Mission Statement

The U.S./Middle East Project was established in 1994 by the Council on Foreign Relations (CFR) under the direction of Henry Siegman, a senior fellow on the Middle East at the Council. In 2006, the U.S./Middle East Project became an independent policy institute. Its mission is to provide non partisan analysis of the Middle East peace process and to present policymakers in the United States, in the region and in the larger international community with balanced policy analysis and policy options to prevent conflict and promote stability, democracy, modernization and economic development throughout the region.

The U.S./Middle East Project pursues these goals under the guidance of an International Board chaired first by by General (Ret.) Brent Scowcroft (President, Forum for International Policy; former National Security Adviser to President Gerald Ford and President George H.W. Bush), and now by Ambassador Thomas R. Pickering (Vice Chairman, Hills & Company; former Under Secretary of State; former U.S. Ambassador to the United Nations; former Senior Vice President, Boeing Corporation). The International Board comprises eminent personalities with extensive experience, in government and in the private sector, in dealing with the political, economic and social aspects of this critical and troubled region.

The U.S./Middle East Project pursues its mission through a range of activities that include studies, periodicals and publications, conferences, consultations with heads of states in the region and collaboration with a wide range of international agencies pursuing similar goals.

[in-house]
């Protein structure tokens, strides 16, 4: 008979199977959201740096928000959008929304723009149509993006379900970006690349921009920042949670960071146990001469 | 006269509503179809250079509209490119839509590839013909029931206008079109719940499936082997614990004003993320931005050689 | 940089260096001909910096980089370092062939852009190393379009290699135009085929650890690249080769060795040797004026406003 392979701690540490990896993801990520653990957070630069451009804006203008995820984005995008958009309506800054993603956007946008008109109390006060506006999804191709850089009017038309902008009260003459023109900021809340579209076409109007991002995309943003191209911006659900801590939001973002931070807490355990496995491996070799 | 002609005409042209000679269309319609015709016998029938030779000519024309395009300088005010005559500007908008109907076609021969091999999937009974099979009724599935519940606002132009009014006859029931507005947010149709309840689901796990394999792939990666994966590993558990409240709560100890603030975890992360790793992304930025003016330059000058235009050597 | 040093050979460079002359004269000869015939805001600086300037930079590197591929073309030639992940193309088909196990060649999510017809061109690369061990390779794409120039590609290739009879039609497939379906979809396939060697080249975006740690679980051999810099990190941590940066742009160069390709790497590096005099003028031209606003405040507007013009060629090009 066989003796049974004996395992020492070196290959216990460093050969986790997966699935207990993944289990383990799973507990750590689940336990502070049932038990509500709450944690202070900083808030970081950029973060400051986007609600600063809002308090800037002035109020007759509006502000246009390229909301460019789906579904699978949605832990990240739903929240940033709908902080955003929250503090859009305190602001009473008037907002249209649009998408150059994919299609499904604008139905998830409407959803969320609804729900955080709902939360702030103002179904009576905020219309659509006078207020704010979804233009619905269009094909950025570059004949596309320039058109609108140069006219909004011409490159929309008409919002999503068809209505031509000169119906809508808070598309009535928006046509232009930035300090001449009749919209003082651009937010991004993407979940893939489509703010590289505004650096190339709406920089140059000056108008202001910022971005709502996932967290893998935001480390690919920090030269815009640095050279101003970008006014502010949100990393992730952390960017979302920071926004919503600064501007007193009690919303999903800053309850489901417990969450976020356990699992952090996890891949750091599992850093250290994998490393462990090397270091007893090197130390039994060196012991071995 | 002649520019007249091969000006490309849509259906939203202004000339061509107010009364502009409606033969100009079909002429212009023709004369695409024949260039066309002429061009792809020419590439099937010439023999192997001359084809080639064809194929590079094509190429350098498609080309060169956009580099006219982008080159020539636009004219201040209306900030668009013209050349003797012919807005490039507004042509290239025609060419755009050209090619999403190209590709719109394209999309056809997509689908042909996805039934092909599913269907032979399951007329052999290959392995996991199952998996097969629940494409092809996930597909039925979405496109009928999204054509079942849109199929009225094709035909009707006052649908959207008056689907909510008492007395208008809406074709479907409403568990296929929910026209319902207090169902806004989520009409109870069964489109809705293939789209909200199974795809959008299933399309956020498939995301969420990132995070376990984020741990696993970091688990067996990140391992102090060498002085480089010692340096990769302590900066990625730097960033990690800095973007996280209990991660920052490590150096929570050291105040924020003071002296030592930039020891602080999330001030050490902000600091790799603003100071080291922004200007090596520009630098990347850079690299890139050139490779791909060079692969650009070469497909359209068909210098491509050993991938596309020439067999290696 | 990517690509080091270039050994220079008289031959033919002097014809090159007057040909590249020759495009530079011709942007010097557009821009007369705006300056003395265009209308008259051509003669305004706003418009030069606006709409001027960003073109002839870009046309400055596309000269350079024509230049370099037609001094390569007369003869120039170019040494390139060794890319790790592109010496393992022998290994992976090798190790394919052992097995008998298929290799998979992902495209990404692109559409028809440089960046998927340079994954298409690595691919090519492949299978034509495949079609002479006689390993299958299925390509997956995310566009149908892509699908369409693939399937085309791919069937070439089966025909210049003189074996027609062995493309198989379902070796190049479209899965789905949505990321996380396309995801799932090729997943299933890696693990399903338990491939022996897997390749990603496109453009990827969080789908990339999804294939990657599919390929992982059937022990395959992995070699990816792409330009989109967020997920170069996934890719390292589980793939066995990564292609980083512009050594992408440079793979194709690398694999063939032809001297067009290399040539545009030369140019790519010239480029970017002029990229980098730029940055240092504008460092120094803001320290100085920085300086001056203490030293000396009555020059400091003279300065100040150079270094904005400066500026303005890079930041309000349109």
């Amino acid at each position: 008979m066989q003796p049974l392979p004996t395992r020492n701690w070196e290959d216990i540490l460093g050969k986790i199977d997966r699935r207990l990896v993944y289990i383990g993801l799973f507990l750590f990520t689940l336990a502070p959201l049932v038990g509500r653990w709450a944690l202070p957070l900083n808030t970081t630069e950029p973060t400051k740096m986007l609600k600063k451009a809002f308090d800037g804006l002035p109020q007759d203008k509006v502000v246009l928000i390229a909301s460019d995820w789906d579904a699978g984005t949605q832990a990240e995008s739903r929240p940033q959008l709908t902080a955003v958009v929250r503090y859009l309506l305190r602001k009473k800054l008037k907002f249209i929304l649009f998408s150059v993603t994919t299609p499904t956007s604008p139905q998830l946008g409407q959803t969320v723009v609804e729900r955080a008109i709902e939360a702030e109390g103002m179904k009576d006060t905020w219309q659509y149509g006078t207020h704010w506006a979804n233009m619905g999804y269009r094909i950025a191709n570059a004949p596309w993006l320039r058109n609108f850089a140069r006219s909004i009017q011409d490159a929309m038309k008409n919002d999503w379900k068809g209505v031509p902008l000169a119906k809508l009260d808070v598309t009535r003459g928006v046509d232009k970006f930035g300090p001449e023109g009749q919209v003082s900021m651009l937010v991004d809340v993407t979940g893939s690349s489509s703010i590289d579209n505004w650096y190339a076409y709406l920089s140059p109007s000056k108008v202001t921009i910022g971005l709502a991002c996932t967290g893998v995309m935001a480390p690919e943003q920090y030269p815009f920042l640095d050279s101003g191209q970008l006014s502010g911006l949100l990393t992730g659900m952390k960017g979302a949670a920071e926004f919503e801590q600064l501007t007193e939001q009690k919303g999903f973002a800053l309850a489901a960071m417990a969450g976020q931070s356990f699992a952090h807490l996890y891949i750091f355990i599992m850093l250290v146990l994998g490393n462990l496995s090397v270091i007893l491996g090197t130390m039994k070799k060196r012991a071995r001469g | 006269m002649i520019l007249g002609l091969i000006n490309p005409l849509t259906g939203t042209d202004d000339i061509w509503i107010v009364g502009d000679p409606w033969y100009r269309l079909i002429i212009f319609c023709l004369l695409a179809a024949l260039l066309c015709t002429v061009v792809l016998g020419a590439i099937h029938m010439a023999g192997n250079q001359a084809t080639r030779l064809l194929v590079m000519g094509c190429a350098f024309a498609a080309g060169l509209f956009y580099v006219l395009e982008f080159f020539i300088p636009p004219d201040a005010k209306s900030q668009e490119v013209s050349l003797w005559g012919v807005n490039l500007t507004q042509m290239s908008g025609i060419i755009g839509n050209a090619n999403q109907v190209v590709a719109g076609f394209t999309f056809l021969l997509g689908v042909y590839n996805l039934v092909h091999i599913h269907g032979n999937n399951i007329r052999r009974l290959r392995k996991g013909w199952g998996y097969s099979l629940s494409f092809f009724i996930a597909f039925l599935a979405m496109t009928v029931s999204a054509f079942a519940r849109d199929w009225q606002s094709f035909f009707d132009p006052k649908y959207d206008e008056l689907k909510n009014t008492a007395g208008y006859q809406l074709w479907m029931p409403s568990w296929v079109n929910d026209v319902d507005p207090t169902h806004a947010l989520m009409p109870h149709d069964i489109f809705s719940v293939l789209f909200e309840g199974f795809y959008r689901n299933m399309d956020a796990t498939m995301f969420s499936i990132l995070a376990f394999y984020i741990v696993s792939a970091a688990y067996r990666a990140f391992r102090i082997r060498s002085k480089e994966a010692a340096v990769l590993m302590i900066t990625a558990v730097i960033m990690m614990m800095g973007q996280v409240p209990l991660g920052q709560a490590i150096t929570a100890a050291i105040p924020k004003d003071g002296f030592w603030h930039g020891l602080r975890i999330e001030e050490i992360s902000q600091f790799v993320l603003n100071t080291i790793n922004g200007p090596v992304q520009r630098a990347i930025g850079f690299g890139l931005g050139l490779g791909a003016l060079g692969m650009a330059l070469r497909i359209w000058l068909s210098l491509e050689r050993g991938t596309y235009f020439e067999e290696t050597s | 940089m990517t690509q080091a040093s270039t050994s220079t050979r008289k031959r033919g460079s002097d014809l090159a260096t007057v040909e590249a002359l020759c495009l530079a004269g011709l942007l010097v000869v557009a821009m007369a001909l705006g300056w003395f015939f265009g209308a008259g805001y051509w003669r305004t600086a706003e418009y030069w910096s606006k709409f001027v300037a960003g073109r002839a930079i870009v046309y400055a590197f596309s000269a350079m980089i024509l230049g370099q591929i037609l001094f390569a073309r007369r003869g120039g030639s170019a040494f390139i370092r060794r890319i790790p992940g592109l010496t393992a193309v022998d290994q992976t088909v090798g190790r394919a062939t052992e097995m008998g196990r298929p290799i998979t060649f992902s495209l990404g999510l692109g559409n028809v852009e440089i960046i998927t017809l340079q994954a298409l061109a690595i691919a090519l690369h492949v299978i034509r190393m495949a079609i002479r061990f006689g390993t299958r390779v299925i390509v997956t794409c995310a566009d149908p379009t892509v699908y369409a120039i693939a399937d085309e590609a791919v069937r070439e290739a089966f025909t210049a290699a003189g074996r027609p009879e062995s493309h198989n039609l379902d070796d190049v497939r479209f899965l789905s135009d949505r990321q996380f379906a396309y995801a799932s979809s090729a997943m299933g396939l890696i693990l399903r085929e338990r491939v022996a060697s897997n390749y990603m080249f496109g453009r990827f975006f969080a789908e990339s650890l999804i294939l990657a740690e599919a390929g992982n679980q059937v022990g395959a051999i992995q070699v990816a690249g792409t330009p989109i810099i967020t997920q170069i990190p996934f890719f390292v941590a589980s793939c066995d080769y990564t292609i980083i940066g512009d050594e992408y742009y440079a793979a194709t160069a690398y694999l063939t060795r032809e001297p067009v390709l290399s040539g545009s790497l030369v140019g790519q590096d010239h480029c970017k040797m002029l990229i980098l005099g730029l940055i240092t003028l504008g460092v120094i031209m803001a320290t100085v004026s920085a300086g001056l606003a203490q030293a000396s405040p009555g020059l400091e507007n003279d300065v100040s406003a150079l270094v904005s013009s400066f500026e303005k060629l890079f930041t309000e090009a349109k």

General Brent Scowcroft, Eric Melby and Henry Siegman

General Brent Scowcroft, Eric Melby and Henry Siegman

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Will Greater Israel Transform into Greater Palestine?

The future for Israelis and Palestinians has never been bleaker than it is now, in the wake of the savage assault by two Palestinians on Jewish worshippers in a Jerusalem synagogue.

The trauma of the event falls most heavily on Israelis, for Palestinians in the West Bank have lived for some time now in despair of their future and the future of their children, seeing no end to Israel’s occupation. In contrast, many Israelis have believed that denying millions of Palestinians in the West Bank their right to self-determination and statehood is a “sustainable” state of affairs. This illusion has been shattered by the assault on the Jerusalem synagogue. Israelis are now experiencing some of the insecurity and hopelessness so deeply felt by Palestinians in the Occupied Territories, and also by Israel’s Arabs, particularly the ones in East Jerusalem.

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